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What if inflation weren’t transitory after all?

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Though unlikely to materialise at this point, there is an alternative scenario: stickier inflation accompanied by a broad upward trend in interest rates. This could have major implications for investors, warns Frédéric Leroux, a Strategic Investment Committee Member at Carmignac.

Inflation is one of the key issues on the minds of investors, savers and consumers today. What’s your take on this?

Frédéric Leroux: Investors expect the inflation we’re now seeing to be transitory in nature. But there’s an alternative scenario being supported by the rising consumer prices on both sides of the Atlantic now that the global economy has perked up, and by a likely increase in wages for some job categories in the United States. Inflation may in fact turn out to have real staying-power, and may be accompanied by a broad upward trend in interest rates. Such a threat is unlikely to materialise at this point. But if it does, it will have major implications for investors.

How so?

F.L.: An end to persistent disinflation would force us investors to throw off the conditioned reflexes we’ve developed over the last few decades and learn to adapt to a changed environment. To put it plainly, such an outcome would impact prices for certain stocks, gold and real-estate assets. But as I said, this is just an alternative scenario for now. In fact, to keep it from occurring, a number of central banks – whose role is to moderate fluctuations in economic activity – have begun to take action.

What have they been doing to tame investors’ inflation forecasts?

F.L.: Several of them – in commodity-exporting nations and a few other emerging economies – have already taken steps to push up interest rates in the past few weeks. The US Federal Reserve (Fed) has likewise announced it will be winding down the financial-asset purchases it initiated several years ago to bolster the economy, and will eventually be lifting its own policy rates some time next year. As Fed Chair Jerome Powell has made very clear, his primary aim is to avoid unsettling financial markets. That involves letting them know well in advance what the Bank plans to do, how large the changes will be and at what pace they will unfold.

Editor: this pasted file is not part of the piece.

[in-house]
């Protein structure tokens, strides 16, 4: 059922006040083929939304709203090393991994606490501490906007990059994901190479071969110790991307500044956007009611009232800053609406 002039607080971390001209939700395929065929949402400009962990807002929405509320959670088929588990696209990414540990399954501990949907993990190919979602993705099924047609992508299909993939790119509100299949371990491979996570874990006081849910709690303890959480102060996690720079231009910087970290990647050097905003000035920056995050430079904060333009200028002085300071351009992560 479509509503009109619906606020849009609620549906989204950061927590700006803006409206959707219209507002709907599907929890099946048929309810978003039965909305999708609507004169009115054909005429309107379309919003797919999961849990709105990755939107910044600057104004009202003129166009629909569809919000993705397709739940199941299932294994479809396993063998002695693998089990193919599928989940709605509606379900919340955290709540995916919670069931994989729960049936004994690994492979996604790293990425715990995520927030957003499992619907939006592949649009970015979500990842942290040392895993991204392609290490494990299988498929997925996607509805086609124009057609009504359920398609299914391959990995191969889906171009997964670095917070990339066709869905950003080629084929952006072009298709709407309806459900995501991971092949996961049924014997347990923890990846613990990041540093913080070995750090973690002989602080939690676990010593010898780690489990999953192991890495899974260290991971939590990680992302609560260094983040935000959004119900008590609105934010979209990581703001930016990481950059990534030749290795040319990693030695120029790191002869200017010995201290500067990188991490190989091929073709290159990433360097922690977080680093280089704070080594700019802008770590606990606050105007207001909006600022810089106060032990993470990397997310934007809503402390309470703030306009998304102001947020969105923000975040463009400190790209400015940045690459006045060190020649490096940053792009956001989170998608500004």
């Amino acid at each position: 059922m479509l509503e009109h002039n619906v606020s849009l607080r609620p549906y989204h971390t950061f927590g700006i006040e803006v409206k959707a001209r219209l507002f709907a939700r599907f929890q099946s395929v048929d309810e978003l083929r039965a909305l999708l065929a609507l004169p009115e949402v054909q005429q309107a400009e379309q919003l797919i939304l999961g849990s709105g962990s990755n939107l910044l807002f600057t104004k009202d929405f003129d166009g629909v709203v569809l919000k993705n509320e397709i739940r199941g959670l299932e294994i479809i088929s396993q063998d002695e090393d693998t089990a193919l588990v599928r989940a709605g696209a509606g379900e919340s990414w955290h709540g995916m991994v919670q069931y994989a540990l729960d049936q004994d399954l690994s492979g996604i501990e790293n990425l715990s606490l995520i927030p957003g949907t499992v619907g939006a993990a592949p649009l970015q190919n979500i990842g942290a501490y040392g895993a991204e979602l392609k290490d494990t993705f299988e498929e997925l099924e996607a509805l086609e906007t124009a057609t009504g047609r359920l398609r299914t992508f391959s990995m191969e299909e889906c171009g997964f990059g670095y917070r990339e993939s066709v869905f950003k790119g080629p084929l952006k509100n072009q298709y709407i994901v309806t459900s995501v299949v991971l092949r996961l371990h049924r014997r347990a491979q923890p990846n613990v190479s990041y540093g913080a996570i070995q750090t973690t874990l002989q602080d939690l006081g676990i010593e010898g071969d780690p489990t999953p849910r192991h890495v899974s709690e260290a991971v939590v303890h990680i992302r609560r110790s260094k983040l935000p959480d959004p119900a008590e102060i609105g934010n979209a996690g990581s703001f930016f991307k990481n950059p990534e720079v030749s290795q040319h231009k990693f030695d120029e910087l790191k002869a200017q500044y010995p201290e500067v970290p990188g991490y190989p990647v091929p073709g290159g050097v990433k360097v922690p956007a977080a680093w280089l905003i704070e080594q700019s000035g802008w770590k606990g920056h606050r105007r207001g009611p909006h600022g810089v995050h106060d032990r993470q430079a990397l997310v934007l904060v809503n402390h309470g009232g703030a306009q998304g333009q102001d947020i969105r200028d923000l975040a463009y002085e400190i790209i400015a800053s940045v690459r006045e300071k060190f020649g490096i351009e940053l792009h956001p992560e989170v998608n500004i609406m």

This is the same Fed Chair who’s often repeated that the recent bout of inflation will soon be over.

F.L.: That's right. If you take him at his word, you’d be tempted to assume that economic developments won’t throw any curve balls that could upend his plans or catch investors off guard. It would be great to share Powell’s assurance. But the trouble is, shortages in many industries (for example of semiconductors and labour) and what may be a change in American attitudes towards work are starting to cast doubts on the supposedly transitory nature of US inflation – which currently exceeds 6%.

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What attitudes are you referring to?

F. L.: The excess savings people have built up over the past eighteen months, steadily rising stock and real-estate prices and growing concern about quality of life are apparently leading a good many workers to contemplate retiring early, having one member of the household drop out of the labour market or shifting into jobs with less constraining schedules. Besides, with the number of openings for decent-paying jobs approaching record highs, US workers are now in one of the strongest wage-bargaining positions they’ve seen in decades. That’s likely to add to existing upward pressure on prices. And there are other potential drivers of inflation worth considering.